[Laughs] Oh, I wish I saw those. It was at the Norfolk Mansion [in England], and his father was there, of all things—the guy who abandoned him at a young age. A number of his wealthy supporters were there, and there was even an auction at the birthday party to raise money for WikiLeaks where he was auctioning off autographed copies of some of the cables. But it wasn’t that crazy. It was catered by a supporter of Julian’s and was a fairly conventional sit-down dinner.
Now, why is Julian Assange the one who is lionized as a First Amendment crusader, while Bradley Manning doesn’t get even close to that amount of credit for actually leaking the documents?
I don’t understand it, and frankly, I find it a bit offensive. Julian is great at marketing. He refers to them as “The WikiLeaks Cables.” Manning made WikiLeaks. Without Manning’s leaks, WikiLeaks is just another small enterprise that keeps going to cyber-conferences around the world.
Manning is a very mysterious, complex character, and you do devote a big chunk of time in the documentary to his character, and his gender-identity issues.
The initial presentation of the story was that Bradley Manning was a pure political figure, like a Daniel Ellsberg. I don’t think that’s a sufficient explanation of why he did what he did. I think he was alienated; he was in agony personally over a number of issues. He was lonely and very needy. And I think he had an identity crisis. He had this idea that he was in the wrong body and wanted to become a woman, and these issues are not just prurient. I think it raises big issues about who whistleblowers are, because they are alienated people who don’t get along with people around them, which motivates them to do what they do. To understand Bradley and all his humanity seemed terribly important in this film.
Why did your opinion of Assange ultimately change?
My perception changed fundamentally because I investigated the Swedish case. Initially, it seemed to me that Julian and his supporters were correct, and it was probably some kind of stunt to embarrass Julian at a moment when he was leaking all these documents. I investigated it and came to the conclusion that it was just the opposite. It was a personal matter that Julian cleverly transformed into a political issue. He says in the film, which is a classic Julian line, “I didn’t say it was a honey trap. I didn’t say it was not a honey trap.” What does that tell you? It takes you down the path of a mystery, but it’s also kind of a wink and a nod in the sense of Julian as this all-powerful person. There is absolutely no evidence that I was able to find other than that these women were mad at him, and they just wanted him to get an AIDS test. He refused, so they went to the police to force him to get an AIDS test.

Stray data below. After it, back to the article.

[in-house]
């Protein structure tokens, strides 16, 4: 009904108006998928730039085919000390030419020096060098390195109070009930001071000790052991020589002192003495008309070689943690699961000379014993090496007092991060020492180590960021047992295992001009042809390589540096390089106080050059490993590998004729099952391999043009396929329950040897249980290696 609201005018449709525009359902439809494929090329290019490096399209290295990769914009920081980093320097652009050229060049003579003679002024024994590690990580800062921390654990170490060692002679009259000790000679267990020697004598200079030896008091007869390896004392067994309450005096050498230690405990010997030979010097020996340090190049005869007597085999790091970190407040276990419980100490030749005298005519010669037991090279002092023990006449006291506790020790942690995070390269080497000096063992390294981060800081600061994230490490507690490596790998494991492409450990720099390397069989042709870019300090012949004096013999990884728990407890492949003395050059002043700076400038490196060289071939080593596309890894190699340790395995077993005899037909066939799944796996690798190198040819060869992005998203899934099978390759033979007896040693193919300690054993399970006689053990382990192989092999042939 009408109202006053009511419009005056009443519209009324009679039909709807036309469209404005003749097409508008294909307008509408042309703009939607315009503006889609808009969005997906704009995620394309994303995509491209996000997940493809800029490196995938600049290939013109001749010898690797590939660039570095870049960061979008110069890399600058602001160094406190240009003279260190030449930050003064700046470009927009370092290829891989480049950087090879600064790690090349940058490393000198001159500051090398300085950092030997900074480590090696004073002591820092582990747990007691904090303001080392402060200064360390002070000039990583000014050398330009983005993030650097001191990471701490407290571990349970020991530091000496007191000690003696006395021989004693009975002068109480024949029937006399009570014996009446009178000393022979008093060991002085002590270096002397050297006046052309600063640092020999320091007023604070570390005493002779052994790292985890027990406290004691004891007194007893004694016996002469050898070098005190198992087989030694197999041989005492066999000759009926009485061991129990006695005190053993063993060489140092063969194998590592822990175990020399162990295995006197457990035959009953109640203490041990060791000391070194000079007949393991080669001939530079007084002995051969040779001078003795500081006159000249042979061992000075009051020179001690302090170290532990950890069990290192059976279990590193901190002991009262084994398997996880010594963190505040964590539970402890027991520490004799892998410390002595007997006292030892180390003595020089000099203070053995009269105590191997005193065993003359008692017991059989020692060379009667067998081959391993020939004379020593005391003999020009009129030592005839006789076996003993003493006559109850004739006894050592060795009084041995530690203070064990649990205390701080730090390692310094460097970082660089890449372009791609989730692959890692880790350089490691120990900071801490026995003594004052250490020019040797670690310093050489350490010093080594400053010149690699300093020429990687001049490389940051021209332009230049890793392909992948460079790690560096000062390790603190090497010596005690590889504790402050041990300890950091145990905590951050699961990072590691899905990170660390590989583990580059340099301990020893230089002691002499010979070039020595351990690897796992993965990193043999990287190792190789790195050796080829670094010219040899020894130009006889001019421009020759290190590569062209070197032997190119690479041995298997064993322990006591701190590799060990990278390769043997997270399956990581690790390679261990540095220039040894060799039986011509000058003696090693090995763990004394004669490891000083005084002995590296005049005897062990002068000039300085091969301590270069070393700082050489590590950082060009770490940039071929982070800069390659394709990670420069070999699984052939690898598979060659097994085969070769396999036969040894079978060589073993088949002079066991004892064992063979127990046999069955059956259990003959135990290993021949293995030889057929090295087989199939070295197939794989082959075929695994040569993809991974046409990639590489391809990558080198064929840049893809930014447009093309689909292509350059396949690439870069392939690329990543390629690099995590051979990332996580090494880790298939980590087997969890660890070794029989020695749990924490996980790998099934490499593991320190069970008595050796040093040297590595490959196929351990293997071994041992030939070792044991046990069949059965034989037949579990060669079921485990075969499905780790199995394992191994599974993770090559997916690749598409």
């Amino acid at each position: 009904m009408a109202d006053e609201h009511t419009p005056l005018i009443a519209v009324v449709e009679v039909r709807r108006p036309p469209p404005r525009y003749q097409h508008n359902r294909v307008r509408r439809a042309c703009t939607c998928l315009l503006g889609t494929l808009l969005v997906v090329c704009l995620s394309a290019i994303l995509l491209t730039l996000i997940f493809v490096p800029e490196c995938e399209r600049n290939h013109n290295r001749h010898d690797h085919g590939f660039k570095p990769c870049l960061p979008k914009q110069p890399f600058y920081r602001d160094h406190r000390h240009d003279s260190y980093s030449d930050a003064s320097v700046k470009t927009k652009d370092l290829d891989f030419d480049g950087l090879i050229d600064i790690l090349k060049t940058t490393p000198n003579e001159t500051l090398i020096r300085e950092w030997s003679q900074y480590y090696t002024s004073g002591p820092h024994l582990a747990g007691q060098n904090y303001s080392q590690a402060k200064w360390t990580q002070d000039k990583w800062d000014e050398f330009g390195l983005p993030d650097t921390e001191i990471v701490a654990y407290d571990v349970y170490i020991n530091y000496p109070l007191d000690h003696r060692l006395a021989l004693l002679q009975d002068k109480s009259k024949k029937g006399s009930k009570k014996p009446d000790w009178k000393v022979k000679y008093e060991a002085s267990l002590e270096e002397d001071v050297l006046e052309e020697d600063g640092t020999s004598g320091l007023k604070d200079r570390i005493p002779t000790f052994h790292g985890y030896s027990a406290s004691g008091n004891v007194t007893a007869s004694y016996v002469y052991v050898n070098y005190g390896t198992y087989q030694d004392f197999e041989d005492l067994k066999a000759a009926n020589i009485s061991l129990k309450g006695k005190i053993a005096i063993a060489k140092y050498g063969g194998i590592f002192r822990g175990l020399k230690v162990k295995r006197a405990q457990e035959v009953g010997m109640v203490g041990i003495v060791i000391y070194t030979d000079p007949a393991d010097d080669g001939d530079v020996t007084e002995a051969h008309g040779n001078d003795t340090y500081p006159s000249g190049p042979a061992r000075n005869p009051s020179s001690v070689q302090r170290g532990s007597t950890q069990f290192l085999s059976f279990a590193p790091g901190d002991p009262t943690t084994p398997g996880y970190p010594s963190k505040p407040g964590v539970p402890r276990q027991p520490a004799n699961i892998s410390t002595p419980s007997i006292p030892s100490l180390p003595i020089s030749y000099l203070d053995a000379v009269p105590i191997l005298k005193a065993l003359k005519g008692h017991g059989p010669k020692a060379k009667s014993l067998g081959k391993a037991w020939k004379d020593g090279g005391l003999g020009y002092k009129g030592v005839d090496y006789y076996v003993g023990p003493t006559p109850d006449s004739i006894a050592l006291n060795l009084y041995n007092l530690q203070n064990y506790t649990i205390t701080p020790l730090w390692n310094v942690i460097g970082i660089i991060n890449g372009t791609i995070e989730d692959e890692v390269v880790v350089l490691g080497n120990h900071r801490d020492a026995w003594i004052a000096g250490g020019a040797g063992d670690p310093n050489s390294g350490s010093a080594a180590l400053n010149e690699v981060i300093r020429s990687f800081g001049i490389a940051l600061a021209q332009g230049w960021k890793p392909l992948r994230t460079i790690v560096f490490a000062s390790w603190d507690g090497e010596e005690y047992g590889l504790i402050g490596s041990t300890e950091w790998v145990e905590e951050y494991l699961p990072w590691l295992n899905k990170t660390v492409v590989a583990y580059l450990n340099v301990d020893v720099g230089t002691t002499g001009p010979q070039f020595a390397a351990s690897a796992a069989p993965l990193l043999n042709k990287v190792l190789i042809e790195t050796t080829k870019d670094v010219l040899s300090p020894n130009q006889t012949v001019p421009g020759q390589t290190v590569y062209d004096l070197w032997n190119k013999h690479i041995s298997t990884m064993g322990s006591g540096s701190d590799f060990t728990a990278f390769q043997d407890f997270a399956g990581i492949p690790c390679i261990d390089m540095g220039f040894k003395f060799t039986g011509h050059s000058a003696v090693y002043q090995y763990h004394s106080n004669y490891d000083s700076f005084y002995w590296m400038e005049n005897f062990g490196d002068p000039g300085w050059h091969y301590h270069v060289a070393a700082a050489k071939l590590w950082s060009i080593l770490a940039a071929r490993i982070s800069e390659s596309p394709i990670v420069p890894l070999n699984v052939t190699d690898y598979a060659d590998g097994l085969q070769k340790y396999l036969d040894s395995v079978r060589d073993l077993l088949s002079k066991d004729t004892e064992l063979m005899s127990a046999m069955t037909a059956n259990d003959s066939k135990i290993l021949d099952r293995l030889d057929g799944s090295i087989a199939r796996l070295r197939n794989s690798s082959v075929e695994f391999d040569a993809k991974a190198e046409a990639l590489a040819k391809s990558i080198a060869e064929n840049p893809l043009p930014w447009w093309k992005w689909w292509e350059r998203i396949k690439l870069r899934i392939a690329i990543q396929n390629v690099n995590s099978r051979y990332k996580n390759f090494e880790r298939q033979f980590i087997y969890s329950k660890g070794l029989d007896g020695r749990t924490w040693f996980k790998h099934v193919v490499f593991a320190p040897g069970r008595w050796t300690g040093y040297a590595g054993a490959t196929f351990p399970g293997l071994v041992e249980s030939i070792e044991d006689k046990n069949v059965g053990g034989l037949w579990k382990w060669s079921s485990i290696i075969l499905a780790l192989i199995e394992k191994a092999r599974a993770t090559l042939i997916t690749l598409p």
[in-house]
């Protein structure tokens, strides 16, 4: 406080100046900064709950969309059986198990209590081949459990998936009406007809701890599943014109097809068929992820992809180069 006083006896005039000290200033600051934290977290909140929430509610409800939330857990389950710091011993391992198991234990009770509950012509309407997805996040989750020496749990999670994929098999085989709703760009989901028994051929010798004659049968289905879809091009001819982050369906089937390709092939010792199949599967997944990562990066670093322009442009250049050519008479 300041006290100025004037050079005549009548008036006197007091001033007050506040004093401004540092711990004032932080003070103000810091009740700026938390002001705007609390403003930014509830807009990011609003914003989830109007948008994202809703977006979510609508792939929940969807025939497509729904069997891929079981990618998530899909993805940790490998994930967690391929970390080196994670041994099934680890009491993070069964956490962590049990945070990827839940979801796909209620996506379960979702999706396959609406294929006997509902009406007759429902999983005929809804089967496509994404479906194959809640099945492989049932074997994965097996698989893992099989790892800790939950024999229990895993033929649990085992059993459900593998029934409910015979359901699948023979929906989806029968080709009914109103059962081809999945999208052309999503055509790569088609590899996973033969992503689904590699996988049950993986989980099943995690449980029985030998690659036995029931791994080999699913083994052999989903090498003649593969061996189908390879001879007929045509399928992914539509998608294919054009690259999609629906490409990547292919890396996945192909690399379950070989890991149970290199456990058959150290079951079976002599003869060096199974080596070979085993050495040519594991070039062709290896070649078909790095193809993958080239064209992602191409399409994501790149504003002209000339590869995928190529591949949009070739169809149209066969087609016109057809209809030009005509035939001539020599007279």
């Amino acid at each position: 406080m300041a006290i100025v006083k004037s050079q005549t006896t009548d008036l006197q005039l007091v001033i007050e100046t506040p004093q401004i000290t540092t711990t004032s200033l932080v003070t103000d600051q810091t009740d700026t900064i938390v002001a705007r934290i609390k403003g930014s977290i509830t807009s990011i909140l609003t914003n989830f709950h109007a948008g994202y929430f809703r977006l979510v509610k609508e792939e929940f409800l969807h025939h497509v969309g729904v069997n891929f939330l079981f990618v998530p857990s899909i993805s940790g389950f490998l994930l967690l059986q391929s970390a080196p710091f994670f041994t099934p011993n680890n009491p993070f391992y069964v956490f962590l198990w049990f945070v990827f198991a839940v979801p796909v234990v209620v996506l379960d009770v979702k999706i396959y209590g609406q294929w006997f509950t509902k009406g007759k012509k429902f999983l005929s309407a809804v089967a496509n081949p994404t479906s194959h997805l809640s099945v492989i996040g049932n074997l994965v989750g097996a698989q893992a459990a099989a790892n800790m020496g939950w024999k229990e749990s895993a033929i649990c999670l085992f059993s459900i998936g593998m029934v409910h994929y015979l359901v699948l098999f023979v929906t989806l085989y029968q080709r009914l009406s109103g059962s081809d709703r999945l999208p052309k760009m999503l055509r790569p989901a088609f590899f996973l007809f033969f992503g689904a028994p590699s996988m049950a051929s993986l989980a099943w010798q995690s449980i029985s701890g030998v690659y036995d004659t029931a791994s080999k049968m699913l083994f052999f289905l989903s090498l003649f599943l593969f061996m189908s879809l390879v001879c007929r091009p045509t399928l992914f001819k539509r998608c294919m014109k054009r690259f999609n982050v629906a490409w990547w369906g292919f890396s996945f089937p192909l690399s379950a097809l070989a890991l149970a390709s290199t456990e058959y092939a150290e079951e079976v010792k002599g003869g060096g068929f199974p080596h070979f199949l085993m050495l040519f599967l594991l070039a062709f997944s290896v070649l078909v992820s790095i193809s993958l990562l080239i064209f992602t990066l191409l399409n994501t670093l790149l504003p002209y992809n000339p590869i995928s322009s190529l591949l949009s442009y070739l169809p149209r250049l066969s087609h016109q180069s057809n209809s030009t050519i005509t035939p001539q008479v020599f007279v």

But to have the word “rape” thrown about seemed, from an outsider’s perspective, like a very inflated charge.
No charges have been filed, so it’s even an illusion to think about what the charges would be until there are charges. But there have been criminal cases of sexual assault, and some of them have been convicted, either for intentionally spreading AIDS or intentionally making women pregnant.
Assange did get more and more paranoid, as the documentary states, as his popularity rose, to the point where he thought he was worthy of all these crazy espionage plots.
It’s fantastic, isn’t it? It’s as if he is Frodo carrying the ring and Sauran, the great eye in the American kingdom of Mordor, only has their eye on Julian and devotes all their resources to bringing him down. I’m sure there were a lot of chuckles within the Department of Defense when Julian Assange got mixed up with a condom case in Sweden, but I don’t think they were planting CIA agents there. Julian’s imagination is just fantastic.
Do you think we’ll be hearing more from Assange?
Well, he already denounced the film on Twitter, even though he hasn’t seen it. I expect we’ll be hearing more denunciations in the future. I think a lot of this film is deeply sympathetic to Julian and his initial cause. I just think Julian got corrupted.
Do you think WikiLeaks is dead?
Why do we even need WikiLeaks? They’re not the only organization that publishes leaks. And they don’t have some special technology that allows them to post on the Internet with mirrored sites. The idea of WikiLeaks lives on, but as an organization, it’s become increasingly irrelevant.
You really are the hardest-working documentary filmmaker in the biz. What’s next?
Lance Armstrong. I’ve been working on that since 2009. I’ve had interviews with him over a long period of time, dating back to 2009. I don’t think the story has ended yet, and we’re trying to complete it as soon as possible.